work-site safety inspections. The Wash- ington-based non-profit, representing nearly 270,000 companies and 30 mil- lion professionals around the world, works with experts in a given field to create industry-specific safety and oper- ational standards. For the tree care industry, ANSI pub- lished the Z133, or as Ball called it, “The Z.” The nearly 90-page guide out- lines precautions for everything from electrical hazards to basic equipment usage to tree climbing, but, according to the experts, the main thing to take away from the guide in terms of first aid is training. In the brief section on emergency procedures and readiness, Z133 advises: • Instructing all workers in emergency response procedures, including emergency phone numbers like 911; • Instructing all workers on iden- tifying, preventing and treat- ing injuries from common poisonous plants, stinging or biting insects and other pests at work sites; • Training employees in emergency response and rescue procedures for specific tasks, and to recognize such hazards; and • For field crews of two or more, at least two workers should be trained in first aid and CPR, or only one trained person needs to be available if all new employees are trained in first aid within three months of their hiring dates. Again, everything falls back on training. Ball, who was one of the advisers for Z133, says people oen think of a first aid kit as a “magic box,” which is why the ANSI guide stresses training. “There’s no point in having a first aid kit if people aren’t trained to use it,” he says. p Daniel Terrill is a writer, editor, and jour- nalist best known for his work covering the gun and outdoor industries. His work has appeared in a variety of niche news publications like Task & Purpose, Android Police, Guns.com, and more. He lives in suburban Chicago.
WORKFORCE The OSHA regulation also requires that an employer stock enough supplies to support the workforce, and says its list will cover a team of two or three. Accord- ing to the experts, the best practice is to store a kit in each work truck with the assumption there are two or three peo- ple in each truck. TRAINING When researching the topic of what to include in a first aid kit, suggestions in- clude an automated external defibrillator (AED). Stice says the problem with a sug- gestion like that is it requires more ad- vanced medical training to successfully administer—more so than a basic first aid and CPR course includes. Therefore, if a tree care company wants or needs to in- clude one, they should provide adequate training and certification along with it. ADDITIONAL ITEMS Besides some redundancies, experts recommend packing two relatively sim- ple items. The first is a biohazard bag to safely store biohazardous waste such as bloody gloves and used gauze to prevent contamination. Second is a small can of oxygen with a rebreather mask. Stice says it’s great for treating people for shock, but adds that training is required so crew members know how to use it. 4. INSPECT WEEKLY AND RESTOCK AS NEEDED Because workers might dig into the first aid kit independently for relatively mi- nor issues, a best practice is to inspect first aid kits on a weekly basis. During inventory to see what’s there and what’s missing, it’s important to pay attention to expiration dates. Although items like bandages will likely still be effective af- ter expiration, Stice says they will be out of spec and therefore non-compliant. To simplify things, a common practice is to secure the first aid kit with a zip tie. That way, inspectors can quickly and painlessly verify that the first aid kit hasn’t been used and is still fully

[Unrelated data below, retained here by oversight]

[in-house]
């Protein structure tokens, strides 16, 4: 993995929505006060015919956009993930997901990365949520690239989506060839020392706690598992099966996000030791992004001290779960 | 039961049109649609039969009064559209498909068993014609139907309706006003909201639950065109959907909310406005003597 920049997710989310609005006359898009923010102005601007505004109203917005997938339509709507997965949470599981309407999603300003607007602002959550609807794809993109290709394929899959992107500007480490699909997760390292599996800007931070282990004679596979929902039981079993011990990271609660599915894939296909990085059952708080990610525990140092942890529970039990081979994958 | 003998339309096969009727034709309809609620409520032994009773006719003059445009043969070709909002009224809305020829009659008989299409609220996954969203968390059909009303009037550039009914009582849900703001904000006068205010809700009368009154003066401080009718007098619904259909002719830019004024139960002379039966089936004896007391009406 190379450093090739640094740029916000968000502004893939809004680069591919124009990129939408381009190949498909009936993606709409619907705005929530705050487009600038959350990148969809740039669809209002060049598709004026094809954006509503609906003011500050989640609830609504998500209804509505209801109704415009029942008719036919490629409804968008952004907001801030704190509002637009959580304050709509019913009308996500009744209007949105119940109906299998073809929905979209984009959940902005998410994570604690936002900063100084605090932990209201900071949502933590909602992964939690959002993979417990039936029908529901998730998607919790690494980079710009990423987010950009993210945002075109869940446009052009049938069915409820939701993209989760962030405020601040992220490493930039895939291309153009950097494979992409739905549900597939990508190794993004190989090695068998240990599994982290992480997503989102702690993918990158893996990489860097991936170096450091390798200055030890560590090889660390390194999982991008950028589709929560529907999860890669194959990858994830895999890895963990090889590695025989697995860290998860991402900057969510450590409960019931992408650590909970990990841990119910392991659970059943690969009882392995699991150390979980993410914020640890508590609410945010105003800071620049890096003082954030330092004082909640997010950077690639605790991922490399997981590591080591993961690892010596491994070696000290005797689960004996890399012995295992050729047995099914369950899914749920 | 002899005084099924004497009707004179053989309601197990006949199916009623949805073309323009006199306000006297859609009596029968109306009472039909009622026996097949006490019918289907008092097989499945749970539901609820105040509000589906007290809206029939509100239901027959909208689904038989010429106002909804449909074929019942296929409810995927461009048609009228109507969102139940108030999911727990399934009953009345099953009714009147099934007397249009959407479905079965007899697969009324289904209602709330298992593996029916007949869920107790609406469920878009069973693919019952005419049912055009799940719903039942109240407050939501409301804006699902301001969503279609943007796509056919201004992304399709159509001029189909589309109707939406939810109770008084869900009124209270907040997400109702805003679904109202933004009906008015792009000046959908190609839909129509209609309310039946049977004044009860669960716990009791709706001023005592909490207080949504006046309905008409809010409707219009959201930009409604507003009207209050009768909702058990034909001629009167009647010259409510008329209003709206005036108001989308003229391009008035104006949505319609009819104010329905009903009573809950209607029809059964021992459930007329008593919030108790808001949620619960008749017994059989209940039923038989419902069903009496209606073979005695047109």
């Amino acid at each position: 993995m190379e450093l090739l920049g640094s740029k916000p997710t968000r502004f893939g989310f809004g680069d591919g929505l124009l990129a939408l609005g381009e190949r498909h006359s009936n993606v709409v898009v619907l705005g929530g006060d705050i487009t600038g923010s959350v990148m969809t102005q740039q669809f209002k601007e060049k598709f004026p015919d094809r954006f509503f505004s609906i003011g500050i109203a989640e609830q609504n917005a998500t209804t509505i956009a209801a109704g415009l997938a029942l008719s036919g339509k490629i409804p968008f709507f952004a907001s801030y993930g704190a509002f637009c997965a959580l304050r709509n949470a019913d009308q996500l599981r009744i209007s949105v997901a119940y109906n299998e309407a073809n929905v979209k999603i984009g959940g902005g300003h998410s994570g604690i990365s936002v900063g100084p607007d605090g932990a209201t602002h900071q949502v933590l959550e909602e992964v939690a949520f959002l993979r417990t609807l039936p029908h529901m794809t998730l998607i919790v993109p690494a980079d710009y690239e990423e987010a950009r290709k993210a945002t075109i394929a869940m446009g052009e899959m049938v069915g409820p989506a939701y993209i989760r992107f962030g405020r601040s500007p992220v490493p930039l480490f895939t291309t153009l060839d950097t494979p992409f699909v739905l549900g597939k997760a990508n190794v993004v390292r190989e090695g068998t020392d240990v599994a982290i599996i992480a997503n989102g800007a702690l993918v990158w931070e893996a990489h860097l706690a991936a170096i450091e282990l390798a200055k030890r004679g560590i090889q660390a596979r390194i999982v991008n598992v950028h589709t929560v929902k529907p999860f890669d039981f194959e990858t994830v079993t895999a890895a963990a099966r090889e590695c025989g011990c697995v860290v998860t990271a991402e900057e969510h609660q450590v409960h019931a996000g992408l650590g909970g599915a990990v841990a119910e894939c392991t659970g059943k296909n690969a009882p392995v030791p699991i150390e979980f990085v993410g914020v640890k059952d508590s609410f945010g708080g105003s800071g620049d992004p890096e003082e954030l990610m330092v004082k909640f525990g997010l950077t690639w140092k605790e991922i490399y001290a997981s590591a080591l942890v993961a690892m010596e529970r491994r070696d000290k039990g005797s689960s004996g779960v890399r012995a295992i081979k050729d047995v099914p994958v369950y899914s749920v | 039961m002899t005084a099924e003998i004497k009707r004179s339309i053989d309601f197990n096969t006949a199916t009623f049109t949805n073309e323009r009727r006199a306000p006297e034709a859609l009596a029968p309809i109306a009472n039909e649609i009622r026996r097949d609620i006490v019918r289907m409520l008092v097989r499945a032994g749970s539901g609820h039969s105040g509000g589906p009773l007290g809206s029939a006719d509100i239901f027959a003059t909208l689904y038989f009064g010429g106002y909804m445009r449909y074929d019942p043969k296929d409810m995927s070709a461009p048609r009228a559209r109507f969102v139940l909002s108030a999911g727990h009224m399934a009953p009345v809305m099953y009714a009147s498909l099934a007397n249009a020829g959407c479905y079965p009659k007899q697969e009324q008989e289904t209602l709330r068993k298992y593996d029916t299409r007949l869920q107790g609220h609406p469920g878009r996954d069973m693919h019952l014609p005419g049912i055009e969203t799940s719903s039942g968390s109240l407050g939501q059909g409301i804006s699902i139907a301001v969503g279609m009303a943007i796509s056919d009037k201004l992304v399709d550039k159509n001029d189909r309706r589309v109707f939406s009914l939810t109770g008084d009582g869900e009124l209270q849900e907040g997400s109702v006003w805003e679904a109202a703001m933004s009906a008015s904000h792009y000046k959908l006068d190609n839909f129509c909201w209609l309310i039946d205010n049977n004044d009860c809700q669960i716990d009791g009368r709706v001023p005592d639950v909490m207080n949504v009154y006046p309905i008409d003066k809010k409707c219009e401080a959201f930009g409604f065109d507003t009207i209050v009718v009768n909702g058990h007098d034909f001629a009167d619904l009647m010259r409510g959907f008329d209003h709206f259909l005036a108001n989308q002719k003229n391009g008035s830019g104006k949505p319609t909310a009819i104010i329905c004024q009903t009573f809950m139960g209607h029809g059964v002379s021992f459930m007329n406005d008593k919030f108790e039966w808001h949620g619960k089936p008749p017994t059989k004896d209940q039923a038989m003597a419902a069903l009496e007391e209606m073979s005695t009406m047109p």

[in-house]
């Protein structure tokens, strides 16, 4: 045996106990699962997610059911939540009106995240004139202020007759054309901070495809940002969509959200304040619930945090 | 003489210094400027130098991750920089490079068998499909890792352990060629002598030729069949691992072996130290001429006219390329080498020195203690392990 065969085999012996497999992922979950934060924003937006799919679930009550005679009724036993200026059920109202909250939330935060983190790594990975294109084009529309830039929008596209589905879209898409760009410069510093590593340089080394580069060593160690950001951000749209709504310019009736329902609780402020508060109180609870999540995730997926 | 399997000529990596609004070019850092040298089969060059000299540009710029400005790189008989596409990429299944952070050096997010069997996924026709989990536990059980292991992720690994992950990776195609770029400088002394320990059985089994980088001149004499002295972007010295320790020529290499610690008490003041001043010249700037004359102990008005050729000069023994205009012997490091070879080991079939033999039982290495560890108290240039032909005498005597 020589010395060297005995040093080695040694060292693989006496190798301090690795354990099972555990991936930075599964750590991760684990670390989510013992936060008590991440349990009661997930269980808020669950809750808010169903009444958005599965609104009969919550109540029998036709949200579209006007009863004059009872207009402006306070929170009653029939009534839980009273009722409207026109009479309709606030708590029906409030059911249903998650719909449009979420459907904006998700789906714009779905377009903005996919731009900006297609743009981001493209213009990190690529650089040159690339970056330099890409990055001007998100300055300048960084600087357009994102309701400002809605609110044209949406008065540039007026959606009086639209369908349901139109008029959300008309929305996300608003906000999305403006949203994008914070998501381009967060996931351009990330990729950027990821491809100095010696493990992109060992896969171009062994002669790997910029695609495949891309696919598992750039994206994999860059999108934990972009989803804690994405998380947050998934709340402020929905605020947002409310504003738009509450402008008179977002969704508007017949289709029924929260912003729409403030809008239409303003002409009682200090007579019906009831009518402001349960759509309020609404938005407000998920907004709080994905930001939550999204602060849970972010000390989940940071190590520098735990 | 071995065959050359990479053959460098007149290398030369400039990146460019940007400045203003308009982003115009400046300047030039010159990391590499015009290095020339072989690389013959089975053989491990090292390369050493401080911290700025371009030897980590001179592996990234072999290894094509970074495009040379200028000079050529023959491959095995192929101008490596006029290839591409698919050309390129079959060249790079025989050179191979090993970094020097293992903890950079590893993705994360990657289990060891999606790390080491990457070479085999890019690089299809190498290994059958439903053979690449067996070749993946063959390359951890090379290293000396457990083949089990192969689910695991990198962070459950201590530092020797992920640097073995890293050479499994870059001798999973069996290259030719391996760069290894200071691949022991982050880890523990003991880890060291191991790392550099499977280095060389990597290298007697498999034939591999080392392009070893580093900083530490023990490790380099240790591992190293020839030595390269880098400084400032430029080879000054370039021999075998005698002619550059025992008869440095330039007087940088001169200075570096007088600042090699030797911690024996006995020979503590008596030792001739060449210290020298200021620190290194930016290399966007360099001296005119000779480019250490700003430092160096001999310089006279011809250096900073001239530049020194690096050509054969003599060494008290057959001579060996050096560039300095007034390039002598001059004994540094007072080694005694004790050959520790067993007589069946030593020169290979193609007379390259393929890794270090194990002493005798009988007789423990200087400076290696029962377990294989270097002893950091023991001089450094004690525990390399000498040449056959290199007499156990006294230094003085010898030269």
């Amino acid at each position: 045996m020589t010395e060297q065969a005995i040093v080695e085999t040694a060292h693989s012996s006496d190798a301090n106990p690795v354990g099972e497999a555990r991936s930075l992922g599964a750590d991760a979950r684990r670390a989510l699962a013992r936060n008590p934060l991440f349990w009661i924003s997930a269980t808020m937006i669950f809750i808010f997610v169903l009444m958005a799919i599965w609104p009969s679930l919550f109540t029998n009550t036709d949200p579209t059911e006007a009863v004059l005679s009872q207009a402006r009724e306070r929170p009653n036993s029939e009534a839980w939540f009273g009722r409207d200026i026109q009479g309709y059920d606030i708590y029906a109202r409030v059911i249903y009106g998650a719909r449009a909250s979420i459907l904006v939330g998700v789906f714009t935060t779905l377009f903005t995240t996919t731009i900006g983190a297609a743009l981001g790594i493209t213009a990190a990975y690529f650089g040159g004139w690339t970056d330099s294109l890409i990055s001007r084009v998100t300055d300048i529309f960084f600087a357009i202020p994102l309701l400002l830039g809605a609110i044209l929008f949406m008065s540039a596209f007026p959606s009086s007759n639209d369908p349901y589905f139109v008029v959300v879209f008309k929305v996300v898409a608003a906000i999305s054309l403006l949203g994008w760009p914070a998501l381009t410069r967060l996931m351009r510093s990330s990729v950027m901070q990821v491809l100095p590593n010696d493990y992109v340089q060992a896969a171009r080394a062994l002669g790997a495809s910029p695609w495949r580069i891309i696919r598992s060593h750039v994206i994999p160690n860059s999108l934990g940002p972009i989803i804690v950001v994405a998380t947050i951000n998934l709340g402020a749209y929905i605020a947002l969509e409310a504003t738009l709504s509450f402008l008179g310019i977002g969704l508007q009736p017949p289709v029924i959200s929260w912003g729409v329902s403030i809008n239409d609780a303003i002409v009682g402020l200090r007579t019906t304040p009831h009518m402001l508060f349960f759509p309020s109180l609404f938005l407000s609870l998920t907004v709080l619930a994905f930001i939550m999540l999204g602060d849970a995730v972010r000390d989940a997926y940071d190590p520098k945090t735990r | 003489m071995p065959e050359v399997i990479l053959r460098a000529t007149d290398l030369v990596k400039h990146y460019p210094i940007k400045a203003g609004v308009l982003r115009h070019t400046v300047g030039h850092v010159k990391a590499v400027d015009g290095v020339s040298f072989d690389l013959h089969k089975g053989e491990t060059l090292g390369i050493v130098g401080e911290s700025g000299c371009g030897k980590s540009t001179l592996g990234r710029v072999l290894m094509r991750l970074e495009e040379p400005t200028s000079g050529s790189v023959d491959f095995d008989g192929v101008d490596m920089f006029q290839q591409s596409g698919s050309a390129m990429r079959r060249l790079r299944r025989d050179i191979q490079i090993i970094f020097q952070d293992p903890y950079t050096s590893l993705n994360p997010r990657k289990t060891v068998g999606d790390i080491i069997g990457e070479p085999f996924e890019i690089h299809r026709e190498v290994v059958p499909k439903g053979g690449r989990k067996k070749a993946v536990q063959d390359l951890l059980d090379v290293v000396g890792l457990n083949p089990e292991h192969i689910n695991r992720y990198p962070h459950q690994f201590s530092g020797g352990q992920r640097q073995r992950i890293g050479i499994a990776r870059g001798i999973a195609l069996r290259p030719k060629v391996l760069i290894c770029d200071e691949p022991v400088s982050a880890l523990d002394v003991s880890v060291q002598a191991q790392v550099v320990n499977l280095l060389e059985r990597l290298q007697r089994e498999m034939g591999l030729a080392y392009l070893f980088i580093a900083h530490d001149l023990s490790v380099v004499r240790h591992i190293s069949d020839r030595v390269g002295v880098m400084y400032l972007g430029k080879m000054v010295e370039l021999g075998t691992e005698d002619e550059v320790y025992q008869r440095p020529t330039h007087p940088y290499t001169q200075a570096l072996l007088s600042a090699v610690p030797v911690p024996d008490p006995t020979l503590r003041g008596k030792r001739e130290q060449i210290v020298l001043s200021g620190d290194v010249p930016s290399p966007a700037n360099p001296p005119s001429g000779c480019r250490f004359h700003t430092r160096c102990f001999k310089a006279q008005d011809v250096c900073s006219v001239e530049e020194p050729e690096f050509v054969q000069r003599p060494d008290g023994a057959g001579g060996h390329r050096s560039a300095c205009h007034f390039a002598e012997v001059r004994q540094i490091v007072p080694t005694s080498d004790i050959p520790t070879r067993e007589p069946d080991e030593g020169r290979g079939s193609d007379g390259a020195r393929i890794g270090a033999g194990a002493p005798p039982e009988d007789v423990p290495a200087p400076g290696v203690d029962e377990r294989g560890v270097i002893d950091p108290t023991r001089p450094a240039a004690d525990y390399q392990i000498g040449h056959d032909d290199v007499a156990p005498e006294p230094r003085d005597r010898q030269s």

stocked. Before employing that tactic, however, Stice suggests considering the rate of incident and how well-trained the crew is. “A zip tie is not a bad idea, but it could pose an issue in an emergency,” he says, because it prevents immediate access to the kit, forcing crew to cut it open to use it. Both experts also agree that a good hab- it to get into is to immediately replace items aer they’ve been used—a motto of “one out and one in.” It’s especially important for vital first aid supplies like tourniquets. Doing this alongside week- ly checks will ensure that the kit is al- ways in good supply. 5. CLIMBERS GET THEIR OWN GEAR Without a doubt, crew members work- ing alo have the highest risk of injury because they’re not just using a chain- saw, they’re doing it from an elevat- ed position away from the rest of the crew. Both experts agree that climbers should be equipped with an individual first aid kit (IFAK) that includes a trau- ma pad and tourniquet. The reasoning is if they’re injured, first aid could be immediately applied. Either they apply it themselves as they wait for help or a teammate could immediately administer it without running back to grab the kit. 6. WHEN IN DOUBT, FOLLOW THE Z Now, a tree care company could for- go ANSI standards and just comply with OSHA regulations, but OSHA of- ten defaults to ANSI guidelines during The most common non-fatal injuries are lacerations, sprains and fractures. In terms of first aid supplies, the kit needs tourniquets and splints.
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